With the rise of quality secondhand shops, online sites alongside Ebay, Etsy, Gumtree, it is hard not to find what you are after. Secondhand is my second option if I can't borrow what I need. 

Another option is to look into refurbished products like furniture and electronics. Refurbishing is not main stream like secondhand but it's on the rise. By choosing items that have been repaired means you are investing in lost skills and local businesses too. 

Research companies and ask them questions if you need to buy new

There will be times when borrowing or choosing secondhand won't be an option. That's OK. Everyone's accessibility, location, and needs are so different. So ask the company questions like, can the item be repaired? How was it made? What will happen at the end of life? Are the workers paid properly and valued? There is a high chance the company (especially depending on the product) might not have any answers to these question and Finding a perfectly ethical and sustainable company might not exist for your product. Regardless it's still important to get into the habit of asking these questions. Doing so could push a company to make a change and be more transparent.

Keep a reminder in your wallet

I'm someone that needs visual aids to help remember and keep me on track, especially for big things like changing my shopping habits and mindset! You aren't just changing the way you shop you are also changing your mind. I scrawled a quote on the back of an old receipt to check each time I am out shopping. The quote I use is 'Use it up, wear it out, make it do or do without'. It's an old quote that reminds me to think before I hand over my money. I imagine soon enoigh I won't need this remdiner as this way of shopping will be normal for me.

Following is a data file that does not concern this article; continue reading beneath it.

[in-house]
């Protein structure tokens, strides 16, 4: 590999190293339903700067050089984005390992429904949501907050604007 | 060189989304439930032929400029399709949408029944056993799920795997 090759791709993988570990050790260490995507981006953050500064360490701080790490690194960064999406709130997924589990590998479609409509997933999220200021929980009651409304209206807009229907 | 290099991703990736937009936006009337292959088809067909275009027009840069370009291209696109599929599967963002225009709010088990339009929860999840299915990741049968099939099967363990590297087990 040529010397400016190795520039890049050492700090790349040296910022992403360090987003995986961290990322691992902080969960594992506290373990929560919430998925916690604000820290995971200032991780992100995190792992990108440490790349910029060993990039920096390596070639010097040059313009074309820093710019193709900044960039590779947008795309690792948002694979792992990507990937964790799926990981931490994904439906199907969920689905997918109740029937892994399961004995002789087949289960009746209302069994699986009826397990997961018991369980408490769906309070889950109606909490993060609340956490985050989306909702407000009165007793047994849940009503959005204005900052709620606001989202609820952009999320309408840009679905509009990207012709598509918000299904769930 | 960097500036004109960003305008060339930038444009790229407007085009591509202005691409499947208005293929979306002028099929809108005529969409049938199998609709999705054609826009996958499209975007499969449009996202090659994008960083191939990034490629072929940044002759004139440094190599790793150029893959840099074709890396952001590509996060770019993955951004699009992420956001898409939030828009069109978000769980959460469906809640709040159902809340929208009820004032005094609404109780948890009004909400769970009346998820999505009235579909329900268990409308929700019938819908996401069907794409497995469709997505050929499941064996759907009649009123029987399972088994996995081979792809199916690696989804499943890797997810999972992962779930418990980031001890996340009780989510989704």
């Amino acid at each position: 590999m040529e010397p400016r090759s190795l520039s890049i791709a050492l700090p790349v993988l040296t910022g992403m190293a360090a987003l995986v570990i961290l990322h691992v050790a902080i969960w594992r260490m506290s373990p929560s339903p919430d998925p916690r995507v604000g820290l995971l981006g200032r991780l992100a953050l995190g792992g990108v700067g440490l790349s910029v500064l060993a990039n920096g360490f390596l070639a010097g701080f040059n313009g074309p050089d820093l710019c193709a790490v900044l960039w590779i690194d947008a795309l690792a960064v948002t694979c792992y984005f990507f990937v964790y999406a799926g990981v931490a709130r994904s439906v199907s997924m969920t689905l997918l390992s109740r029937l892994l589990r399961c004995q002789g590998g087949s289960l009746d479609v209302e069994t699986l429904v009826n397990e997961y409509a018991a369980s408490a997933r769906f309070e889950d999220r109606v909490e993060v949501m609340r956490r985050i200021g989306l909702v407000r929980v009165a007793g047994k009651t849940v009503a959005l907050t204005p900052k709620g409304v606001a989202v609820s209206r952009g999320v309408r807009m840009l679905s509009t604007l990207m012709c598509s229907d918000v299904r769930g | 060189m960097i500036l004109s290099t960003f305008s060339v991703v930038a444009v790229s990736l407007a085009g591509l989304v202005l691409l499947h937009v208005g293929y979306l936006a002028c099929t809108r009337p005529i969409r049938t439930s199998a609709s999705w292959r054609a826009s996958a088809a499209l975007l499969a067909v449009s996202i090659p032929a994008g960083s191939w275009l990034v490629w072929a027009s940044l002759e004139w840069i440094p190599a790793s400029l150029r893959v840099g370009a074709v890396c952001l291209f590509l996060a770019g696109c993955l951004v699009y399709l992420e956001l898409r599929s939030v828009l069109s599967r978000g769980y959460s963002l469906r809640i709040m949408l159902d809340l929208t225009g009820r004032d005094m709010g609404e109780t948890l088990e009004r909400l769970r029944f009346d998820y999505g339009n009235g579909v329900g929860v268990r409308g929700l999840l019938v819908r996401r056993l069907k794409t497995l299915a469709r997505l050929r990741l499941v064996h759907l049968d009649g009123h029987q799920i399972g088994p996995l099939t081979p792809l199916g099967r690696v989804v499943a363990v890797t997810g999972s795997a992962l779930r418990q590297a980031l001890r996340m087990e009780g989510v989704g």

We are always going to need stuff for different parts of our lives. With these five tips you'll be on your way to thinking and becoming a more sustainable shopper. 

G-Star RAW turn ocean plastic into denim

26 February 2014
This time last year, a story about jeans being fashioned out of recycled plastic would not have excited me as it does today.

I would have glazed over the information feeling warm inside that the clothing was recycled and I would have moved on. Now I read the stories of innovation in the name of saving our environment and you will find me fist pumping the air. You see, I become REALLY excited knowing there are people finding ways to deal with plastics afterlife. I mentioned it here. These people rock my world and when I read about this neat idea, I had to share it.

Let me introduce you to The Vortex Project. This is a joint venture between Bionic Yarn, Parley for the Oceans and Sea Shepard.

The aim is to gather as much of the plastic that is in our oceans and littering our shorelines as possible and turn this into a product that we use everyday; jeans.

It is a simple and meaningful project. Here is how it works:

Plastic is collected by Sea Shepard from heavily polluted areas of our oceans. These plastics will then be given to Bionic Yarn to be integrated into fabric to be used to make jeans and fashion for G-Star Raw. The first collection Raw for the Oceans will feature eco-jeans made from Bionic Yarn fabric. Look out for it in stores and online beginning in August 2014.

Image from Raw for the Oceans